Calcium Gluconate
for HF acid burns

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robert probert
Robert H Probert
Robert H Probert Technical Services
supporting advertiser
Garner, North Carolina
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Q. How to stop hydrogen pitting in tin plating

Hi, I am working on bright tin plating. However, my deposit always has hydrogen pitting, and I tried to lower the wetter but I could not remove those pits. I appreciate any help provided.

Thanks

Bryne Wang
product designer - NY, USA
August 12, 2009


A. Hi, Bryne. If you have tried agitation and wetter and the pits remain, I would suspect the parts are not fully clean and tiny spots of organics are precipitating the hydrogen generation.

Regards,

Ted Mooney, finishing.com
Ted Mooney, P.E.
Striving to live Aloha
finishing.com - Pine Beach, New Jersey


simultaneous replies

A. The proper amount of wetting agent, stronger agitation, cleaner parts that do not have micro pits in the surface, and it will not pit. Find the problem and fix it.

James Watts
- Navarre, Florida


Q. Thanks for the advice. I have tried increasing the wetter and agitation speed, and I am pretty sure that parts and HC panel used are clean. However, the pits remain. Raising temperature can remove them, but this is for electroplating bright tin, nobody works above room temperature. I am not sure that whether it is additive related, or just some particular components. I am wondering whether there is any anti-pitter used in tin electroplating. Thanks for any advice.

Bryne Wang [returning]
product designer - NY, USA [returning]
August 13, 2009


Q. To any one who like to help,

Hi, My name is Bryne, I am working on bright tin electroplating process development. My Hull cell panels always have pitting in the hight current density area. I have tried increasing surfactant level and agitation speed, but the pits remain. My Hull cell panels are cleaned pretty well each time before plating. I really do know how to solve this issue. Any advise or help are greatly appreciated.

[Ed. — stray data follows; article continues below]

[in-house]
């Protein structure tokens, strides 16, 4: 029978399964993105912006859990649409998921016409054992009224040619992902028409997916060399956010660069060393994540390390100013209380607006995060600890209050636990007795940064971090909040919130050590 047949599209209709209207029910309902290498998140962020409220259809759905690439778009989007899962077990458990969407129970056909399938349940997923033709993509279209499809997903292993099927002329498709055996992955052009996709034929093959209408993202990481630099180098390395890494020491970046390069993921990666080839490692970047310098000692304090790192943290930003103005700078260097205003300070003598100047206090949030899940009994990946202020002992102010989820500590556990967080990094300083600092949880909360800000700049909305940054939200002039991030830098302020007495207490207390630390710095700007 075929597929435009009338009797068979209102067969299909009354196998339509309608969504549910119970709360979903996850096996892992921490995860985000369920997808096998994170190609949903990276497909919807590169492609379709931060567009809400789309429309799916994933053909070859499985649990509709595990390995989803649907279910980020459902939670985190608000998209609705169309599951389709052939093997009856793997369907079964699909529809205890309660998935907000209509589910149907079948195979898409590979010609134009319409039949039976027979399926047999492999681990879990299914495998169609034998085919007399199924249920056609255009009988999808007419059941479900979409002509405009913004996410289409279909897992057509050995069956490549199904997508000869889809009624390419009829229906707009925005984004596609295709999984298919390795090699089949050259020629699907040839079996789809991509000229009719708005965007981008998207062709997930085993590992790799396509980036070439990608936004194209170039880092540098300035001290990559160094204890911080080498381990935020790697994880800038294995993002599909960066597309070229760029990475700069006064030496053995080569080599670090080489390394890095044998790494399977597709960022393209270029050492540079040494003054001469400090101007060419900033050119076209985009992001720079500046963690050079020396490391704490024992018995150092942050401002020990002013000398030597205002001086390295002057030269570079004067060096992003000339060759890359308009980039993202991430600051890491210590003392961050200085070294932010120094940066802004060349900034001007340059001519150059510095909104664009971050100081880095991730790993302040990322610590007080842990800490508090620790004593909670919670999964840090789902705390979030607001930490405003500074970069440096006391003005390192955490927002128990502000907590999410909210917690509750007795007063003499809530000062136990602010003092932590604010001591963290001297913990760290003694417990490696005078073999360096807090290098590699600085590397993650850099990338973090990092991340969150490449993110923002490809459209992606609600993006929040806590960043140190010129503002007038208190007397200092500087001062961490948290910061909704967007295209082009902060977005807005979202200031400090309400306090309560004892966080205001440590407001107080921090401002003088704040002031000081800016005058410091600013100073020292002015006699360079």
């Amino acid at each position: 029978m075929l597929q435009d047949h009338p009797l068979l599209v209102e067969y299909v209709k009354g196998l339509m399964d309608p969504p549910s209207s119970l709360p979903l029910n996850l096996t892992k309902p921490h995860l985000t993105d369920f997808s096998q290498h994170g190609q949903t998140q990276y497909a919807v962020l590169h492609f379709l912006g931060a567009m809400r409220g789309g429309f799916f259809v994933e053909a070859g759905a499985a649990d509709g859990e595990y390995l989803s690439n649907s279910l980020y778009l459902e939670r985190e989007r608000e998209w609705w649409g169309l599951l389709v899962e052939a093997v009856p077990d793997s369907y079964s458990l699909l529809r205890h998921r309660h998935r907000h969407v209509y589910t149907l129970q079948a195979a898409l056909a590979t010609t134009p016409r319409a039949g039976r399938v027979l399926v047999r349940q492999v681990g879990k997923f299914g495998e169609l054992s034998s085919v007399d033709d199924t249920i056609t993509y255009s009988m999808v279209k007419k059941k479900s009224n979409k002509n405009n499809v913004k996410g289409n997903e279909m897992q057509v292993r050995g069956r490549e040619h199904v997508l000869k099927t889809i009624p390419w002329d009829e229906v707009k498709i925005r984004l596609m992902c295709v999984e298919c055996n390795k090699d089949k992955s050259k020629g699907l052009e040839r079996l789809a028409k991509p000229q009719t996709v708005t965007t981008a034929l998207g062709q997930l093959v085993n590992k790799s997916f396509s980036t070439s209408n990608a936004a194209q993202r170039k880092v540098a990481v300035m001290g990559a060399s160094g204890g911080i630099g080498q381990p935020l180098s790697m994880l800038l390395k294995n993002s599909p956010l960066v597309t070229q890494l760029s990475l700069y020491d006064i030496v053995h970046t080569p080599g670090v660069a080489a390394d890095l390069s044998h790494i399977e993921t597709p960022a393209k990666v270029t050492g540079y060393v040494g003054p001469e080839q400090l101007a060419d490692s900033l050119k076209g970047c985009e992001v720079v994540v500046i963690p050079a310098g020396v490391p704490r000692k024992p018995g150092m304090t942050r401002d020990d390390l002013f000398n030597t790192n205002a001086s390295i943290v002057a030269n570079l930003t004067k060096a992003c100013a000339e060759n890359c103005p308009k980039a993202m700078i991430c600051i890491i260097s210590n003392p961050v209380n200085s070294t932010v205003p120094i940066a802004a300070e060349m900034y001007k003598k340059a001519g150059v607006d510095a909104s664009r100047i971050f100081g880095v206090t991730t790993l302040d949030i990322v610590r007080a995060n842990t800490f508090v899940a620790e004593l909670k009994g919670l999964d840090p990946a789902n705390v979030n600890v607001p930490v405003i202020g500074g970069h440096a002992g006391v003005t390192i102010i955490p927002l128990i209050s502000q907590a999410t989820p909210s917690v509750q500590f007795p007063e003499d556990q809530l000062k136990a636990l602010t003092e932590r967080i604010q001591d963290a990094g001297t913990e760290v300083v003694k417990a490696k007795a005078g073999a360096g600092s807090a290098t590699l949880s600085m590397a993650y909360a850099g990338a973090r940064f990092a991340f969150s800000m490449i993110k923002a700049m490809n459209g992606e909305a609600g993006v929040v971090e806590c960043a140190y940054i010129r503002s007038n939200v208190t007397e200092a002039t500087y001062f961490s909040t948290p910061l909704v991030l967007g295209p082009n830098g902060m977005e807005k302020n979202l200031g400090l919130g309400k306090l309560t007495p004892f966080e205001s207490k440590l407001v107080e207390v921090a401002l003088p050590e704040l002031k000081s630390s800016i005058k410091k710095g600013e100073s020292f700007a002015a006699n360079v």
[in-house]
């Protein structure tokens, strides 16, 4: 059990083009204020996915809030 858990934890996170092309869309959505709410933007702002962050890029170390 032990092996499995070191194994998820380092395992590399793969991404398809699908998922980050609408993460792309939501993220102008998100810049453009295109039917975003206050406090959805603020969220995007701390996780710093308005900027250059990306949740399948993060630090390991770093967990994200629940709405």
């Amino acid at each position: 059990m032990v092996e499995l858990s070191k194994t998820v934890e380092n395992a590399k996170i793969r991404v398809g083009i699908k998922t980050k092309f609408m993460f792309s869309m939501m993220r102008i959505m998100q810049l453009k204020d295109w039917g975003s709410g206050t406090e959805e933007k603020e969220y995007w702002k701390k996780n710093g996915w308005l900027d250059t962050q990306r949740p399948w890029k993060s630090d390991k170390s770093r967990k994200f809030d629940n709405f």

Bryne Wang [returning]
product designer - NY, USA
August 14, 2009


A. Read James Watts' reply again. He has told you everything you need to know. On a Hull Cell panel, you may have excessive current density at the high end, higher than you will see on actual plated parts.

jeffrey holmes
Jeffrey Holmes, CEF
Spartanburg, South Carolina





Tip: People don't like to give and not receive. Readers often reply to actual situations (from which they can learn), but less commonly to abstract questions.

Q. Please suggest causes & remedies of pitting marks in Electrolytic tinplate

J. Maharana Maharana
- Gandhidham, Gujarat, India
January 11, 2012


? Hi, Maharana.

What kind of steel (for example, leaded causes problems) ... what kind of tin process (sulfate, MSA, stannate) ... what kind of pits (hemispherical gas pits, fretting pits -- a picture will help!) A recent problem, or the line is just starting up for the first time> Thanks!

It may be more effective to mention your own parameters and to fully describe the particular problem you are having than to ask for a list of all possible causes of all kinds of pits ... but besides reading the suggestions on this page, you might also consider thread 16734, "Chloride contamination of acid tin plating bath"

Thanks.

Regards,

Ted Mooney, finishing.com
Ted Mooney, P.E.
Striving to live Aloha
finishing.com - Pine Beach, New Jersey